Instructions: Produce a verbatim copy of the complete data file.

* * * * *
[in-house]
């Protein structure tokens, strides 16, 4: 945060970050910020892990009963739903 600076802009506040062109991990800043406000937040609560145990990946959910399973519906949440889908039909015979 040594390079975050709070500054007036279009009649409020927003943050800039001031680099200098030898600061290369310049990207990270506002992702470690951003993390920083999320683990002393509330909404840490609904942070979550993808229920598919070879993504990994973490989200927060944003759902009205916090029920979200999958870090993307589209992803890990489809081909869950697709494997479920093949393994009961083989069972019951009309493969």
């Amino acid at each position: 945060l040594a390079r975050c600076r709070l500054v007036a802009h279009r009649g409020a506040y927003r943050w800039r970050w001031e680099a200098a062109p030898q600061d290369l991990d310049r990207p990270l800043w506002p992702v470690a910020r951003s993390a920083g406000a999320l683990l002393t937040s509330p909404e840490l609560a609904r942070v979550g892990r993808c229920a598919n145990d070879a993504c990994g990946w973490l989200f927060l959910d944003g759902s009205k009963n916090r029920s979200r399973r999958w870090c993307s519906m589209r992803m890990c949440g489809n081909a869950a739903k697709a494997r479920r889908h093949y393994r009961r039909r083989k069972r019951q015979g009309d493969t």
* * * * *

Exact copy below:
[in-house]
């Protein structure tokens, strides 16, 4: 945060970050910020892990009963739903 600076802009506040062109991990800043406000937040609560145990990946959910399973519906949440889908039909015979 040594390079975050709070500054007036279009009649409020927003943050800039001031680099200098030898600061290369310049990207990270506002992702470690951003993390920083999320683990002393509330909404840490609904942070979550993808229920598919070879993504990994973490989200927060944003759902009205916090029920979200999958870090993307589209992803890990489809081909869950697709494997479920093949393994009961083989069972019951009309493969």
């Amino acid at each position: 945060l040594a390079r975050c600076r709070l500054v007036a802009h279009r009649g409020a506040y927003r943050w800039r970050w001031e680099a200098a062109p030898q600061d290369l991990d310049r990207p990270l800043w506002p992702v470690a910020r951003s993390a920083g406000a999320l683990l002393t937040s509330p909404e840490l609560a609904r942070v979550g892990r993808c229920a598919n145990d070879a993504c990994g990946w973490l989200f927060l959910d944003g759902s009205k009963n916090r029920s979200r399973r999958w870090c993307s519906m589209r992803m890990c949440g489809n081909a869950a739903k697709a494997r479920r889908h093949y393994r009961r039909r083989k069972r019951q015979g009309d493969t």